Learning from the Mountain
Over the centuries, the often fire-spewing Mount Iwate became an object of fear. Eventually, out of this was born a religion of mountain worship, which deemed the entire mountain sacred. Until around 1930, it was the custom for boys in surrounding villages to climb Mount Iwate when they turned 15. Known as "Oyamakake," this ritual was considered as the path to adulthood. Mount Iwate helps the climber grow both physically and spiritually even today.
A Day to Thank the Horses
Takizawa City is located to the southeast of Mount Iwate. This region was known for producing excellent horses since the days of the samurai. Every year on the 2nd Saturday of June, the horses are taken to the shrine dedicated to Sozen, the guardian deity of horses, and then parade through the town. The "Chagu Chagu Umakko festival" is said to have originated when people used to take their horses to pray at the shrine after rice planting in spring, to show their appreciation for their hard work.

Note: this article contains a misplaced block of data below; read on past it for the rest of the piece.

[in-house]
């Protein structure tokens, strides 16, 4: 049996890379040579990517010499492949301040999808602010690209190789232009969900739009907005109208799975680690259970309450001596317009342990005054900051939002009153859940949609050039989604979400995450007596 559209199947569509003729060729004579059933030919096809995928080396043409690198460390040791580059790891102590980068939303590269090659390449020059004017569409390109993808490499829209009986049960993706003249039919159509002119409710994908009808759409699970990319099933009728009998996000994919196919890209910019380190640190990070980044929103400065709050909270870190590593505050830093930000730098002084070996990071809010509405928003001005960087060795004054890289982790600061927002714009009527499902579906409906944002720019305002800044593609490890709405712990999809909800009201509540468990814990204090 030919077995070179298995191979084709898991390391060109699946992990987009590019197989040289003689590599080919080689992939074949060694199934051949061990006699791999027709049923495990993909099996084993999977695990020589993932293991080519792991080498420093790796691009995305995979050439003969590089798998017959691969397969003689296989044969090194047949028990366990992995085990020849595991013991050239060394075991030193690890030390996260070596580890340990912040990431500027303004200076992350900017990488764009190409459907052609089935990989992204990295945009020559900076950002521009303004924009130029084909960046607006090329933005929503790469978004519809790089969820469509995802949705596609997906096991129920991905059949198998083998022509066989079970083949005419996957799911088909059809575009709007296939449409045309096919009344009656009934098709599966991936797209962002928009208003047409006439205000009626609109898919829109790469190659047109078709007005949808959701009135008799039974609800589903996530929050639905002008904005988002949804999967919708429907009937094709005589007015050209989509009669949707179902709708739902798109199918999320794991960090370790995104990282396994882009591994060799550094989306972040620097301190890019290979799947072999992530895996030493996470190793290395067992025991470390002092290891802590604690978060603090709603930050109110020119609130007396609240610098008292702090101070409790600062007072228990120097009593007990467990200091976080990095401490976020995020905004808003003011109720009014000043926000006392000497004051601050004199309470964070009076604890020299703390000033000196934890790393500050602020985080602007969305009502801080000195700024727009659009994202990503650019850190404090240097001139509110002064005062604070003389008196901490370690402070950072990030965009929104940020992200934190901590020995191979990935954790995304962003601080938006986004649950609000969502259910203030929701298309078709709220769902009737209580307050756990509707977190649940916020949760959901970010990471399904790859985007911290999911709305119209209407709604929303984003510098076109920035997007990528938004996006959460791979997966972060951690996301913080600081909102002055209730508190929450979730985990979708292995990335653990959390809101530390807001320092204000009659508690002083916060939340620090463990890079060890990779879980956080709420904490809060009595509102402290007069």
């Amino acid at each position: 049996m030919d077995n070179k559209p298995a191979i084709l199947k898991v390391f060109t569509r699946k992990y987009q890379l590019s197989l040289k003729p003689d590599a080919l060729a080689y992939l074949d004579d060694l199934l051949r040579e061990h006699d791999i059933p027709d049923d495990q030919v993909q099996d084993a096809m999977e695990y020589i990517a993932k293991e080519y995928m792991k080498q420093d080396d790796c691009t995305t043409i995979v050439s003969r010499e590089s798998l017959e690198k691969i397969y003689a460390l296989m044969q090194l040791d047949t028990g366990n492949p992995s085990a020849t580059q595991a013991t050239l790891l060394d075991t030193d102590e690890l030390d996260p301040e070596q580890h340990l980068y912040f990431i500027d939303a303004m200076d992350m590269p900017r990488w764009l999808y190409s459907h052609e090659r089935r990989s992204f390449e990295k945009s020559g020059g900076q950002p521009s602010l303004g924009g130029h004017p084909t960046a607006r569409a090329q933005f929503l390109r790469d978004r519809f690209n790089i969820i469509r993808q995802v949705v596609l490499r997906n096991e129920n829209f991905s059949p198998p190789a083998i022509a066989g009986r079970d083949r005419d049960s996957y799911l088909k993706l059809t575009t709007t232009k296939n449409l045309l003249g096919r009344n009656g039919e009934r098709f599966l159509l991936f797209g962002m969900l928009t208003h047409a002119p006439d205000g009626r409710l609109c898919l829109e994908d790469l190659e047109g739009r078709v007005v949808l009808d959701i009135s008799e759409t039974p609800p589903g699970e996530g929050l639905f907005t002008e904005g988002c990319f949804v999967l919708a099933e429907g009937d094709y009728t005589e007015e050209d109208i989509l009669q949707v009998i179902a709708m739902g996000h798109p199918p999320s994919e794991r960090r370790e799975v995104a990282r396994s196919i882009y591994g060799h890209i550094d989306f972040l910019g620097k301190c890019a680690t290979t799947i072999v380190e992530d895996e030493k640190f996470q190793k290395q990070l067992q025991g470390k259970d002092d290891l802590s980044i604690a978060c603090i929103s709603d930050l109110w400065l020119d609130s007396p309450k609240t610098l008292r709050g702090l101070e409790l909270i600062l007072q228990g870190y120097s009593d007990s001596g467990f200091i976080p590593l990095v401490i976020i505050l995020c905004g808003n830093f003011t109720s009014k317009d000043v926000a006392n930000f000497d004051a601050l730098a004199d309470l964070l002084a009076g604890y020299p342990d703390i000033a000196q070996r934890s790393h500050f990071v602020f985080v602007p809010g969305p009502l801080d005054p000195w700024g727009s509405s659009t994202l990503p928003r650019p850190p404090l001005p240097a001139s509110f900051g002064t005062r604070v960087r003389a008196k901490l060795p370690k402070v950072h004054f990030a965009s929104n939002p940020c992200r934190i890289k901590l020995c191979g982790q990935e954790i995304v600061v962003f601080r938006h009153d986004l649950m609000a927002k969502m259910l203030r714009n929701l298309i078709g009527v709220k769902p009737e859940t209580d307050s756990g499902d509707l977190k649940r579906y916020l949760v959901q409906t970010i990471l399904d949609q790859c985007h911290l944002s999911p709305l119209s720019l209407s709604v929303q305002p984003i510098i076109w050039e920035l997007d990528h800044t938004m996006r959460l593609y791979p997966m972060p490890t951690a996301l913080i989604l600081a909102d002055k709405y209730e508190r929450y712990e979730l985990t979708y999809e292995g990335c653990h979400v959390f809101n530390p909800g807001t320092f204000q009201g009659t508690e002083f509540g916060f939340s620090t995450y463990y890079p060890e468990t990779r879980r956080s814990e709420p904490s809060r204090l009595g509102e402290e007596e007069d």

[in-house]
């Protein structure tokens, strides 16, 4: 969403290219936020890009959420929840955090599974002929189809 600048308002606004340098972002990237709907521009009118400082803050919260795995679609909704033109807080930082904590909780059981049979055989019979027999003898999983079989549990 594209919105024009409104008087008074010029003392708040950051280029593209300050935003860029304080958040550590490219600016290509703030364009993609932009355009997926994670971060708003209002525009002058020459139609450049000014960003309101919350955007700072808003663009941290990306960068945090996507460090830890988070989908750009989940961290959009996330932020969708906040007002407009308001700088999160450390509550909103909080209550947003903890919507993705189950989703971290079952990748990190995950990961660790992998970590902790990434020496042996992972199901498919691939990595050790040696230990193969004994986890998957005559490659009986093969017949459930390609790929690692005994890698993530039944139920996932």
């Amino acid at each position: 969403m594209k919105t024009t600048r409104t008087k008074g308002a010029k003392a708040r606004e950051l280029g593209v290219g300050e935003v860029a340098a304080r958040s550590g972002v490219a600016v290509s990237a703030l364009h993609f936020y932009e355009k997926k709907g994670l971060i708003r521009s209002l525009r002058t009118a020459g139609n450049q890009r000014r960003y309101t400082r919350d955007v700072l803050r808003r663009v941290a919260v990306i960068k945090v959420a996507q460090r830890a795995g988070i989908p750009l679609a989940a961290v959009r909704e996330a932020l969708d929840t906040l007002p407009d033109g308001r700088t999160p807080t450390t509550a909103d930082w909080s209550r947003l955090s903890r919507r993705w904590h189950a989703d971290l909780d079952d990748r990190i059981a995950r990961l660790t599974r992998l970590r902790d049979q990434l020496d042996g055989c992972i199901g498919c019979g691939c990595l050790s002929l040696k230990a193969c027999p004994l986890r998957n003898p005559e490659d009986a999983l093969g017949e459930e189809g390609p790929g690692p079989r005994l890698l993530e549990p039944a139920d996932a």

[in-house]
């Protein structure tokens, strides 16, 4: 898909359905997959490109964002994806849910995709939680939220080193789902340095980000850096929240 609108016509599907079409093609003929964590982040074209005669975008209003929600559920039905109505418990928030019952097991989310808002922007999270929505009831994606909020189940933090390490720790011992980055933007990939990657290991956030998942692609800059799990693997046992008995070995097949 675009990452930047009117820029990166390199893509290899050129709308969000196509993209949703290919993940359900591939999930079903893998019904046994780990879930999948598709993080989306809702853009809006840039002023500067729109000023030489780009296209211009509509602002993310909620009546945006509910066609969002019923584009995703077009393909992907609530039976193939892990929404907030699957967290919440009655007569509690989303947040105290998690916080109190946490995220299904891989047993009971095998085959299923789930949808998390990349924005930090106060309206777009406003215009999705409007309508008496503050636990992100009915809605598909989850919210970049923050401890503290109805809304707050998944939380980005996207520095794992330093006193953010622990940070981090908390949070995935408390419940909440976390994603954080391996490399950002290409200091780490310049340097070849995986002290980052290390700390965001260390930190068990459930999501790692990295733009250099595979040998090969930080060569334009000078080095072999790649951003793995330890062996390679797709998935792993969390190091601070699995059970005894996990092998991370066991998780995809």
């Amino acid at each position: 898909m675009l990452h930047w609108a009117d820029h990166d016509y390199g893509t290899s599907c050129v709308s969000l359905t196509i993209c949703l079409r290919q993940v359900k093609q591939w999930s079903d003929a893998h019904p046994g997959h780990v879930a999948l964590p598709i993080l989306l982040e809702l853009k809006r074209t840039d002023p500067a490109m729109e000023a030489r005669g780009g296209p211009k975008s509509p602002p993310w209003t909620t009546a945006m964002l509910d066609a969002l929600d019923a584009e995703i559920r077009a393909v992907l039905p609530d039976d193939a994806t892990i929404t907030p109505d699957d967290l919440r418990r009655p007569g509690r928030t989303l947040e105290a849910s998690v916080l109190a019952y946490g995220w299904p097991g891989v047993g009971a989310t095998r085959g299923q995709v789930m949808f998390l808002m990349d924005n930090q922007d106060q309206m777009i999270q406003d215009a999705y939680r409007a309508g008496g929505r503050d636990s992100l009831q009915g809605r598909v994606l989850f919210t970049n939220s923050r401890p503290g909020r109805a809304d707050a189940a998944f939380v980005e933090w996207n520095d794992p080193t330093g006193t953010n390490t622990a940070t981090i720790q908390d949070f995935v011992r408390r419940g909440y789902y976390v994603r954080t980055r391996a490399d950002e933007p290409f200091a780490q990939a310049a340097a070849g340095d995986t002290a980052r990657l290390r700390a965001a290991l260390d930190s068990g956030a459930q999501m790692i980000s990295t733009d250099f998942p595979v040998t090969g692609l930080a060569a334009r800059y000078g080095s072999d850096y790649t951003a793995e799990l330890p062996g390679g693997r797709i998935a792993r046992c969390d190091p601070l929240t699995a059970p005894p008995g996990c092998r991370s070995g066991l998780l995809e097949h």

Women Praying "Naked"
For centuries, on January 8th, women of the Hirakasa district have offered annual prayers in a ritual to Mount Iwate. The festival is known as "Hadaka Mairi," which means "naked pilgrim." In the past, it was the men that paraded the district naked. During World War II the women took the lead of the Hadaka Mairi, praying for the safety of their husbands and sons who had gone off to war. In keeping with tradition, they wore only light clothes, and this act has been passed down to this day.